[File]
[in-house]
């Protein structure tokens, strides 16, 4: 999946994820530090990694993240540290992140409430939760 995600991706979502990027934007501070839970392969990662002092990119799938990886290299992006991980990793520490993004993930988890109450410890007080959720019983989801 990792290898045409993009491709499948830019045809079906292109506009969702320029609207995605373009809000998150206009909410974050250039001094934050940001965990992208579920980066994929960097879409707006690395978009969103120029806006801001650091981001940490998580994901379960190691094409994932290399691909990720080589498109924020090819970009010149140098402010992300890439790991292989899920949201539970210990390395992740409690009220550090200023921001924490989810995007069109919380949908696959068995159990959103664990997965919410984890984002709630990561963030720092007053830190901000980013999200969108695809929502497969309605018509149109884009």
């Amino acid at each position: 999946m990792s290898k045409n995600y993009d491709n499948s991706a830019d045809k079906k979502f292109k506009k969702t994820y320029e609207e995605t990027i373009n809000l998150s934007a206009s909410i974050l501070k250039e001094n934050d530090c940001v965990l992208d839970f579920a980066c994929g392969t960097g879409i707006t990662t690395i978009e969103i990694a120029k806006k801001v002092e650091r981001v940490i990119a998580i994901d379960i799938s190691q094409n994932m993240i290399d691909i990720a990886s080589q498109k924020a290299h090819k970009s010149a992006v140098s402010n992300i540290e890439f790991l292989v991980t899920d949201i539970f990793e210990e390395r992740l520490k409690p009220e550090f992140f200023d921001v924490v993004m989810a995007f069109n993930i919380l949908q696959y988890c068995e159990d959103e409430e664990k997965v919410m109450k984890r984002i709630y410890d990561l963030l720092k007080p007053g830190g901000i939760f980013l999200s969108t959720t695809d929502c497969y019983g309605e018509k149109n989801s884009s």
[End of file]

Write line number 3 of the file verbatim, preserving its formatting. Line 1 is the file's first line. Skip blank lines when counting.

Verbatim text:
């Amino acid at each position: 999946m990792s290898k045409n995600y993009d491709n499948s991706a830019d045809k079906k979502f292109k506009k969702t994820y320029e609207e995605t990027i373009n809000l998150s934007a206009s909410i974050l501070k250039e001094n934050d530090c940001v965990l992208d839970f579920a980066c994929g392969t960097g879409i707006t990662t690395i978009e969103i990694a120029k806006k801001v002092e650091r981001v940490i990119a998580i994901d379960i799938s190691q094409n994932m993240i290399d691909i990720a990886s080589q498109k924020a290299h090819k970009s010149a992006v140098s402010n992300i540290e890439f790991l292989v991980t899920d949201i539970f990793e210990e390395r992740l520490k409690p009220e550090f992140f200023d921001v924490v993004m989810a995007f069109n993930i919380l949908q696959y988890c068995e159990d959103e409430e664990k997965v919410m109450k984890r984002i709630y410890d990561l963030l720092k007080p007053g830190g901000i939760f980013l999200s969108t959720t695809d929502c497969y019983g309605e018509k149109n989801s884009s």